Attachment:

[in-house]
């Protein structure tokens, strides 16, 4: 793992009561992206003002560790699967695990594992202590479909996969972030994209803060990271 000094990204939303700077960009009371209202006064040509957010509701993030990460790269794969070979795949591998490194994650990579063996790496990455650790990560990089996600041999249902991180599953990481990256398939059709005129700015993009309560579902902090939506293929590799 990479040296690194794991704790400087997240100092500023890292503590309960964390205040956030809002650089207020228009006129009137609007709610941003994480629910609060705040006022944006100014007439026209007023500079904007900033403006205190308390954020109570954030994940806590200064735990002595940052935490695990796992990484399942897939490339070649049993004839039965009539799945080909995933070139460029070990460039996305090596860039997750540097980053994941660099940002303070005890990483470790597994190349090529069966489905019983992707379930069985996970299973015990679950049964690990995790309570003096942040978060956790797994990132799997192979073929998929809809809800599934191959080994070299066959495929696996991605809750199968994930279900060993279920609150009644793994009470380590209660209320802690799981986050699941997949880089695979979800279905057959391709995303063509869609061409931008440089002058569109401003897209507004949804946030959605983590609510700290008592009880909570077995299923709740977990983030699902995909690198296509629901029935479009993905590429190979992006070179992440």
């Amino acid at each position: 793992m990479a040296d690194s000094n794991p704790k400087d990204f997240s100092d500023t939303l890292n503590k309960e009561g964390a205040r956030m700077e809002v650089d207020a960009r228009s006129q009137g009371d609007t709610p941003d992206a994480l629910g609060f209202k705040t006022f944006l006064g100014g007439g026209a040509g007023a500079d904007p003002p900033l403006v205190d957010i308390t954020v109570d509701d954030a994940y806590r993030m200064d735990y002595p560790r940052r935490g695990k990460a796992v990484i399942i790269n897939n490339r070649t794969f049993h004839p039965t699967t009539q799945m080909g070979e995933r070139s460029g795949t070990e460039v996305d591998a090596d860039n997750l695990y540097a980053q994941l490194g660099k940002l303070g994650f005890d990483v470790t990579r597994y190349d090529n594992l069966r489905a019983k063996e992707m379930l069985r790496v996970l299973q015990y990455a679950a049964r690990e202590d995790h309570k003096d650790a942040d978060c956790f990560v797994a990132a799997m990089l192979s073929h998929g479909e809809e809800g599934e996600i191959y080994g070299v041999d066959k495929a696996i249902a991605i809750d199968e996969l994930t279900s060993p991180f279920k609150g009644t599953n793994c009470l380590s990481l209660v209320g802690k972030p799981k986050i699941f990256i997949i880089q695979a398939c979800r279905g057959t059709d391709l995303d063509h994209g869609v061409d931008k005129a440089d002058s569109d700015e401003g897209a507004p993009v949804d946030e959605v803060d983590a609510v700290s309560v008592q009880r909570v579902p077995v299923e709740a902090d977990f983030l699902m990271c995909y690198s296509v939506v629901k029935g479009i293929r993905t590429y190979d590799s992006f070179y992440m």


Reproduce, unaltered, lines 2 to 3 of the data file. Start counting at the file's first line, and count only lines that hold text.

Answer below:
């Protein structure tokens, strides 16, 4: 793992009561992206003002560790699967695990594992202590479909996969972030994209803060990271 000094990204939303700077960009009371209202006064040509957010509701993030990460790269794969070979795949591998490194994650990579063996790496990455650790990560990089996600041999249902991180599953990481990256398939059709005129700015993009309560579902902090939506293929590799 990479040296690194794991704790400087997240100092500023890292503590309960964390205040956030809002650089207020228009006129009137609007709610941003994480629910609060705040006022944006100014007439026209007023500079904007900033403006205190308390954020109570954030994940806590200064735990002595940052935490695990796992990484399942897939490339070649049993004839039965009539799945080909995933070139460029070990460039996305090596860039997750540097980053994941660099940002303070005890990483470790597994190349090529069966489905019983992707379930069985996970299973015990679950049964690990995790309570003096942040978060956790797994990132799997192979073929998929809809809800599934191959080994070299066959495929696996991605809750199968994930279900060993279920609150009644793994009470380590209660209320802690799981986050699941997949880089695979979800279905057959391709995303063509869609061409931008440089002058569109401003897209507004949804946030959605983590609510700290008592009880909570077995299923709740977990983030699902995909690198296509629901029935479009993905590429190979992006070179992440």
């Amino acid at each position: 793992m990479a040296d690194s000094n794991p704790k400087d990204f997240s100092d500023t939303l890292n503590k309960e009561g964390a205040r956030m700077e809002v650089d207020a960009r228009s006129q009137g009371d609007t709610p941003d992206a994480l629910g609060f209202k705040t006022f944006l006064g100014g007439g026209a040509g007023a500079d904007p003002p900033l403006v205190d957010i308390t954020v109570d509701d954030a994940y806590r993030m200064d735990y002595p560790r940052r935490g695990k990460a796992v990484i399942i790269n897939n490339r070649t794969f049993h004839p039965t699967t009539q799945m080909g070979e995933r070139s460029g795949t070990e460039v996305d591998a090596d860039n997750l695990y540097a980053q994941l490194g660099k940002l303070g994650f005890d990483v470790t990579r597994y190349d090529n594992l069966r489905a019983k063996e992707m379930l069985r790496v996970l299973q015990y990455a679950a049964r690990e202590d995790h309570k003096d650790a942040d978060c956790f990560v797994a990132a799997m990089l192979s073929h998929g479909e809809e809800g599934e996600i191959y080994g070299v041999d066959k495929a696996i249902a991605i809750d199968e996969l994930t279900s060993p991180f279920k609150g009644t599953n793994c009470l380590s990481l209660v209320g802690k972030p799981k986050i699941f990256i997949i880089q695979a398939c979800r279905g057959t059709d391709l995303d063509h994209g869609v061409d931008k005129a440089d002058s569109d700015e401003g897209a507004p993009v949804d946030e959605v803060d983590a609510v700290s309560v008592q009880r909570v579902p077995v299923e709740a902090d977990f983030l699902m990271c995909y690198s296509v939506v629901k029935g479009i293929r993905t590429y190979d590799s992006f070179y992440m």